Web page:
I’m sure many teams use REV motors with no problems at all, but for some of us it can feel like we’re constantly getting tripped up by them. It happens enough that I know multiple highly successful teams that have all but sworn them off. After this season, we’re at that point too.

Aside from the ubiquitous story of a succession of NEOs and SPARK MAXes randomly burning up because one or the other of them might have somehow been slightly mistreated in the past, we fought throughout this season with motors randomly inverting even though we could see on the REV Hardware Client that their inversion states were not incorrect when the improper behavior occurred. That was one of the most infuriating, demoralizing gremlins I’ve ever dealt with because it felt like there was a grenade in our robot. Every match we were just hoping it wouldn’t go off—there would be no warning because every power cycle was a dice roll, so it wasn’t predictable from pre-match checks. The closest thing to an answer that we got was that it may have been corrected in a REVLib update. Our season ended too soon to know whether this solved it permanently.

There’s also the matter of being able to generate a ground short to the frame with a NEO 550 that I shared recently.

I want to love the REV motors as much as I do their other electronics and mechanical components, but I can’t begrudge anyone who says they’re not worth the trouble anymore.


As an FRC programmer, I second this notion. You’d think they didn’t know what documentation even is…

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I have used Rev motors and CTRE cancoders. Pretty much everything in code, especially configuration, is way easier and makes more sense with the Rev stuff.

This is annoying. However, we at least have never seen it happen except for immediately after deploying code, which might mean it’s somehow related to how the robot code starts/stops.

To OP’s original question: I don’t know a systematic way to optimize electrical layout. It’s forever a series of trade-offs since robot packaging changes so much year-to-year, but here is what I’m looking for:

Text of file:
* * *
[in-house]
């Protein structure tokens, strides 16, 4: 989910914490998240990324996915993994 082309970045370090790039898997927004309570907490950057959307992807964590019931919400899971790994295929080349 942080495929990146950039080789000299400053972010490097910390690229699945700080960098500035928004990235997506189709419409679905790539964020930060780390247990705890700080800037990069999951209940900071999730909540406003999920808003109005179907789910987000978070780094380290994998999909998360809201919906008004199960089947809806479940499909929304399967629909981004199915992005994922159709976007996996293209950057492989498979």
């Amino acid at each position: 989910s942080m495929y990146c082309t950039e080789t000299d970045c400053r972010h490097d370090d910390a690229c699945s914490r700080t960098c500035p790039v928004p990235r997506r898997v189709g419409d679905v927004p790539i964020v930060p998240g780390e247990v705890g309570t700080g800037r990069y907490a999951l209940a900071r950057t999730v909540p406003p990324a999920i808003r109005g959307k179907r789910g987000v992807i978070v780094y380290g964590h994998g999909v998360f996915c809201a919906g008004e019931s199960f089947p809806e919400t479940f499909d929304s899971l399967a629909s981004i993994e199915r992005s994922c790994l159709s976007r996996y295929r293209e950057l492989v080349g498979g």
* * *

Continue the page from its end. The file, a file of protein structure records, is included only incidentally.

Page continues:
• Is the main battery cable length reasonable?
  • Is the main breaker somewhere reasonably protected but accessible?
  • Are circuit wire lengths reasonable, especially on high-load applications (and double-especially drivetrain)?
  • Can we get tools into the places we need them? (Less of a concern with PDH, but sometimes you’ll need to get something in to actuate Weidmuller connectors or snip a zip tie.
  • Is the radio high and on the outside of the robot?

We haven’t had to mount things upside-down yet, but never say never.

As for the REV discussion, I don’t have particular beef with them. Yes, it sounds like the way easier answer if you’re running SDS is to go all-CTRE. Yes, we’ve run into a few smaller quality issues over the years–but that tends to happen from just about every vendor. No, I don’t love the whole “smoke a NEO and you probably cooked the SPARK MAX too” thing. But a lot of it has been very easy to work with in less sophisticated applications (and boy howdy, are we less sophisticated) and the NEO 550 is a cheat code for smaller and cheaper mechanisms with good punch to them. We take the good with the bad and make the best move for us.

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In the application of a FIRST robot I am not a huge fan of wire sleeving. It is needed in some areas where chaffing will happen but IMO it’s best not to sleeve every single wire.

It’d be helpful to know what types of issues you ran into but I will give some recommendations on what we have historically done to wire out robots. We have been very happy with the reliability and never had any major wiring issues.

Quality Wire

Stiff stranded wire or solid core wire will never be your friend in a FIRST Robot. Get good quality flexible stranded wire.

Wire Termination

THIS MUST BE DONE CORRECTLY. Getting good quality crimps and the crimper designed for those crimps is critical.

We like to use the Anderson Power Poles for all motor power wires. AndyMark, McMaster, Digikey, Jameco are all good sources to get the crimps and housings. (Make sure to NOT get the crimps on a strip from Digikey unless you have lots of spare time on your hands to separate them all)

Another advantage to Power Poles is the ability to zip tie them after connecting to the motor this will insure they don’t come unplugged.

For smaller signal wires we do a couple different things. This past year we terminated new locking Molex SL connectors on all our CAN devices. The other option which we have done in the past is crimp a ferrule on the end of smaller wire and use WAGO 221 lever nuts.